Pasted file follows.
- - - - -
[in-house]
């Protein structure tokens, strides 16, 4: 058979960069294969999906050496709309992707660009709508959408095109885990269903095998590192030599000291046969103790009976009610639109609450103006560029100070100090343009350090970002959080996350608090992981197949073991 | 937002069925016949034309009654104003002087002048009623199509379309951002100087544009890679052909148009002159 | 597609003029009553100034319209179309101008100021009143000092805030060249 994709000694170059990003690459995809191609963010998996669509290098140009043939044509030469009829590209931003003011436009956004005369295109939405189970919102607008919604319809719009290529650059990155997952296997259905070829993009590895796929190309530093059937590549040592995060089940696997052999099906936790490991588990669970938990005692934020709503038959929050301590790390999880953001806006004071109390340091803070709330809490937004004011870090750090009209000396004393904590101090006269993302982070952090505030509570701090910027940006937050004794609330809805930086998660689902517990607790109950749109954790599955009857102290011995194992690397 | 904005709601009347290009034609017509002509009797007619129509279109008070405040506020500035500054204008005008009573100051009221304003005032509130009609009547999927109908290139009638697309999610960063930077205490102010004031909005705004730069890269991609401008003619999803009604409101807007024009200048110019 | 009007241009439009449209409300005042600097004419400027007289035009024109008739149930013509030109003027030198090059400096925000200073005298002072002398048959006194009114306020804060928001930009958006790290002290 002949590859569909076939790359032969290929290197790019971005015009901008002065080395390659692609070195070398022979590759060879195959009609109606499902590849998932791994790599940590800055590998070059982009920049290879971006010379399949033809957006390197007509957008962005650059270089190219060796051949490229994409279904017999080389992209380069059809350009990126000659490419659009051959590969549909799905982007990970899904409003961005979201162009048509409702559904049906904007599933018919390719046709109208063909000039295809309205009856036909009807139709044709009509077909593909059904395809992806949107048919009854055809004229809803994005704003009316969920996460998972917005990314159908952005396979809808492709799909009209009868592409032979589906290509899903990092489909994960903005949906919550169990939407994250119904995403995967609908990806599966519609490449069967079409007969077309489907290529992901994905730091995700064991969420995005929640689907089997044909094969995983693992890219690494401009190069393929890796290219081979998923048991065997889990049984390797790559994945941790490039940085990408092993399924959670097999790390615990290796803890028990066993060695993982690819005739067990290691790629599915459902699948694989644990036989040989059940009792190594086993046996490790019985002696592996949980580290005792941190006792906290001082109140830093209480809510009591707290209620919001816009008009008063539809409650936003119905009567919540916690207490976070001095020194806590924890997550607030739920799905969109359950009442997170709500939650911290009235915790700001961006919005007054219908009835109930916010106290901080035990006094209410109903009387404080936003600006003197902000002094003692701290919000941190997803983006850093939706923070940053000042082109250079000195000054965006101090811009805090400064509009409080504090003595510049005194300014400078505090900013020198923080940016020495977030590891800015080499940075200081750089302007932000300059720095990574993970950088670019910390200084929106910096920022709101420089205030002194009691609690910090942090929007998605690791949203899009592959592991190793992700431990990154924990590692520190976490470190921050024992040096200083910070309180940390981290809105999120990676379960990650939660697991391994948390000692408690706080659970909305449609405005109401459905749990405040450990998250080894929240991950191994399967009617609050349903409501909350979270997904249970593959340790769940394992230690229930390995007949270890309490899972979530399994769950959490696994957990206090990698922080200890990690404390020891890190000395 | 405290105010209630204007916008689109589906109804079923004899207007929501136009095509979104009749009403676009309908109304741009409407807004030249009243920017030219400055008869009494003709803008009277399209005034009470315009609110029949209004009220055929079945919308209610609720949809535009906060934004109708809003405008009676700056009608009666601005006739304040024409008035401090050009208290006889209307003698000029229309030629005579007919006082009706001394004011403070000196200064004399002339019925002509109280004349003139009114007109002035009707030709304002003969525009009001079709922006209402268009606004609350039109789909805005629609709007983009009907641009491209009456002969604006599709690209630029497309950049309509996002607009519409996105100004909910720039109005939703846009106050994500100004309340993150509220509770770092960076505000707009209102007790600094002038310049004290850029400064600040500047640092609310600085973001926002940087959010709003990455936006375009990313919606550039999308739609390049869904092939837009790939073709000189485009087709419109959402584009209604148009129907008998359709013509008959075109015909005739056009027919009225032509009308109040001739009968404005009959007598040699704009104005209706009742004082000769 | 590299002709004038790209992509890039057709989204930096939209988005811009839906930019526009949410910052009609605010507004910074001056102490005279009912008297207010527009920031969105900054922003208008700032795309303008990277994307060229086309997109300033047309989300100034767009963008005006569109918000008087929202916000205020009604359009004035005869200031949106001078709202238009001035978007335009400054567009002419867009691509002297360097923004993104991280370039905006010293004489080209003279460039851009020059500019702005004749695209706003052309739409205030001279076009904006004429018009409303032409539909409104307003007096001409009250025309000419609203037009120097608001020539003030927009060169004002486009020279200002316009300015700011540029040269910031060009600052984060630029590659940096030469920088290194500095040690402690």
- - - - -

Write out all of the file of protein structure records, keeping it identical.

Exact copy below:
[in-house]
């Protein structure tokens, strides 16, 4: 058979960069294969999906050496709309992707660009709508959408095109885990269903095998590192030599000291046969103790009976009610639109609450103006560029100070100090343009350090970002959080996350608090992981197949073991 | 937002069925016949034309009654104003002087002048009623199509379309951002100087544009890679052909148009002159 | 597609003029009553100034319209179309101008100021009143000092805030060249 994709000694170059990003690459995809191609963010998996669509290098140009043939044509030469009829590209931003003011436009956004005369295109939405189970919102607008919604319809719009290529650059990155997952296997259905070829993009590895796929190309530093059937590549040592995060089940696997052999099906936790490991588990669970938990005692934020709503038959929050301590790390999880953001806006004071109390340091803070709330809490937004004011870090750090009209000396004393904590101090006269993302982070952090505030509570701090910027940006937050004794609330809805930086998660689902517990607790109950749109954790599955009857102290011995194992690397 | 904005709601009347290009034609017509002509009797007619129509279109008070405040506020500035500054204008005008009573100051009221304003005032509130009609009547999927109908290139009638697309999610960063930077205490102010004031909005705004730069890269991609401008003619999803009604409101807007024009200048110019 | 009007241009439009449209409300005042600097004419400027007289035009024109008739149930013509030109003027030198090059400096925000200073005298002072002398048959006194009114306020804060928001930009958006790290002290 002949590859569909076939790359032969290929290197790019971005015009901008002065080395390659692609070195070398022979590759060879195959009609109606499902590849998932791994790599940590800055590998070059982009920049290879971006010379399949033809957006390197007509957008962005650059270089190219060796051949490229994409279904017999080389992209380069059809350009990126000659490419659009051959590969549909799905982007990970899904409003961005979201162009048509409702559904049906904007599933018919390719046709109208063909000039295809309205009856036909009807139709044709009509077909593909059904395809992806949107048919009854055809004229809803994005704003009316969920996460998972917005990314159908952005396979809808492709799909009209009868592409032979589906290509899903990092489909994960903005949906919550169990939407994250119904995403995967609908990806599966519609490449069967079409007969077309489907290529992901994905730091995700064991969420995005929640689907089997044909094969995983693992890219690494401009190069393929890796290219081979998923048991065997889990049984390797790559994945941790490039940085990408092993399924959670097999790390615990290796803890028990066993060695993982690819005739067990290691790629599915459902699948694989644990036989040989059940009792190594086993046996490790019985002696592996949980580290005792941190006792906290001082109140830093209480809510009591707290209620919001816009008009008063539809409650936003119905009567919540916690207490976070001095020194806590924890997550607030739920799905969109359950009442997170709500939650911290009235915790700001961006919005007054219908009835109930916010106290901080035990006094209410109903009387404080936003600006003197902000002094003692701290919000941190997803983006850093939706923070940053000042082109250079000195000054965006101090811009805090400064509009409080504090003595510049005194300014400078505090900013020198923080940016020495977030590891800015080499940075200081750089302007932000300059720095990574993970950088670019910390200084929106910096920022709101420089205030002194009691609690910090942090929007998605690791949203899009592959592991190793992700431990990154924990590692520190976490470190921050024992040096200083910070309180940390981290809105999120990676379960990650939660697991391994948390000692408690706080659970909305449609405005109401459905749990405040450990998250080894929240991950191994399967009617609050349903409501909350979270997904249970593959340790769940394992230690229930390995007949270890309490899972979530399994769950959490696994957990206090990698922080200890990690404390020891890190000395 | 405290105010209630204007916008689109589906109804079923004899207007929501136009095509979104009749009403676009309908109304741009409407807004030249009243920017030219400055008869009494003709803008009277399209005034009470315009609110029949209004009220055929079945919308209610609720949809535009906060934004109708809003405008009676700056009608009666601005006739304040024409008035401090050009208290006889209307003698000029229309030629005579007919006082009706001394004011403070000196200064004399002339019925002509109280004349003139009114007109002035009707030709304002003969525009009001079709922006209402268009606004609350039109789909805005629609709007983009009907641009491209009456002969604006599709690209630029497309950049309509996002607009519409996105100004909910720039109005939703846009106050994500100004309340993150509220509770770092960076505000707009209102007790600094002038310049004290850029400064600040500047640092609310600085973001926002940087959010709003990455936006375009990313919606550039999308739609390049869904092939837009790939073709000189485009087709419109959402584009209604148009129907008998359709013509008959075109015909005739056009027919009225032509009308109040001739009968404005009959007598040699704009104005209706009742004082000769 | 590299002709004038790209992509890039057709989204930096939209988005811009839906930019526009949410910052009609605010507004910074001056102490005279009912008297207010527009920031969105900054922003208008700032795309303008990277994307060229086309997109300033047309989300100034767009963008005006569109918000008087929202916000205020009604359009004035005869200031949106001078709202238009001035978007335009400054567009002419867009691509002297360097923004993104991280370039905006010293004489080209003279460039851009020059500019702005004749695209706003052309739409205030001279076009904006004429018009409303032409539909409104307003007096001409009250025309000419609203037009120097608001020539003030927009060169004002486009020279200002316009300015700011540029040269910031060009600052984060630029590659940096030469920088290194500095040690402690």